Every second Wednesday of the month, the Circular Industries Hub organises the Circular Industries Talks. On Wednesday May 18, Dr. Christian Hagelüken (Director EU Governments Affairs at Umicore AG & Co) joined us as a guest speaker. In his lecture, Chrisian talked about the fundamental requirement to become circular, focusing specifically on metals. Here, we look back on the content of his talk.
Circular Economy and emerging products: why it is essential to close the loop for metals
The continuing need for mobility, energy, digitalization etc. and increasing complexity of the products we use for this have created a significant need for materials and especially metals. The supply of these metals can be provided through geological mining, but also through recycling from “urban mines” which are growing and receiving increasing attention. Metals principally can be recycled ‘eternally’ and hence are the ideal candidate for enabling the circular economy. Metals recycled in state-of-the-art facilities have the same quality and are traded at the same prices as metals deriving from mining.
A circular economy requires fundamental changes in the way we develop, design, produce, distribute, use and recycle products.
The EU Green Deal
Raw materials, metals, and circular economy are at the heart of the EU Green Deal communication and strategic approach. Recycling is crucial for closing the loop and has additional advantages: to mitigate environmental impacts and CO2 footprint of mine supply, preventing impact from non-recycling, reducing geopolitical dependence on few mining countries/companies, support ethical sourcing of raw materials, and mitigating metal price volatility.
Closing the loop
A true circular economy with recycling as final step after an extended lifetime of products offers a huge opportunity to secure the metals supply for Europe and mitigate climate impact. But there are a number of challenges to overcome: Boosting the collection of end-of-life products such as vehicles, electronics or batteries; coping with increasing product complexity which requires better product designs for recycling; and securing that the collected products are solely treated in high quality recycling processes, capable of recovering a wide range of materials with high yields and in a quality enabling their reapplication into new products.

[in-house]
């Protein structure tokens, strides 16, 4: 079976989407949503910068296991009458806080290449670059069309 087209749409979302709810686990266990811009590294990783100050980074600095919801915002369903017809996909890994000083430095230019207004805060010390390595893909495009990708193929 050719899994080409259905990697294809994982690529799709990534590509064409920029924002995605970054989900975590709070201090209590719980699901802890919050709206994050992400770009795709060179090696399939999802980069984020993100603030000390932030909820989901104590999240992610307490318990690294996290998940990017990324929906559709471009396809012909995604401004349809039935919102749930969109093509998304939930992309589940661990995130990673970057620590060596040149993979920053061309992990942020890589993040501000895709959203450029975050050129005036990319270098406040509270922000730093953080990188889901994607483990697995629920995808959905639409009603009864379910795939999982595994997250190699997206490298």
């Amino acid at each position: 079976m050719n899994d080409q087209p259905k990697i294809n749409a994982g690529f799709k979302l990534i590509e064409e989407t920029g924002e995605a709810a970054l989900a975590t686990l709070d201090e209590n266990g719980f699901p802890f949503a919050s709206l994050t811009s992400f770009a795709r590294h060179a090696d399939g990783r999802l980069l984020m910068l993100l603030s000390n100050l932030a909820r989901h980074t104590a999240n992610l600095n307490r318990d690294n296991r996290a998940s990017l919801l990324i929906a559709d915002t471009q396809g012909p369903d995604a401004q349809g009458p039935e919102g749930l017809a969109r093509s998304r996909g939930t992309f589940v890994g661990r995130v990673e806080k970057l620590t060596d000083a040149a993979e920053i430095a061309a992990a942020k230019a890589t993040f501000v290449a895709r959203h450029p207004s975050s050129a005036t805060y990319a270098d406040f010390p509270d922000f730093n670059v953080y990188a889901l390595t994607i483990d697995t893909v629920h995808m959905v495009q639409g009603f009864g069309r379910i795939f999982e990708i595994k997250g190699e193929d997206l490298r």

Summing up, a circular economy requires fundamental changes in the way we develop, design, produce, distribute, use and recycle products. Companies have to adapt their business models accordingly. New forms of stakeholder collaboration and product service systems can be the game changer. Better product designs and more transparency on products/material flows along the lifecycle are key as well. Finally, appropriate legal frame conditions are needed to support CE strategies of companies. Such strategies are specifically crucial for green/clean products as they increase the demand for (critical) raw materials and need to be inherently sustainable by definition.
Curious about Christian Hagelüken's talk?
The Circular Industries talks
The goal of the Circular Industries talks is to share knowledge across Leiden, Delft and Erasmus and to complement and deepen the knowledge already available within the Circular Industries Hub. The talks are organized on Wednesday morning from 10:00 to 11:00. The talks are online (Microsoft Teams). Next up in the CI Talks: Joey Nijnens (29 June)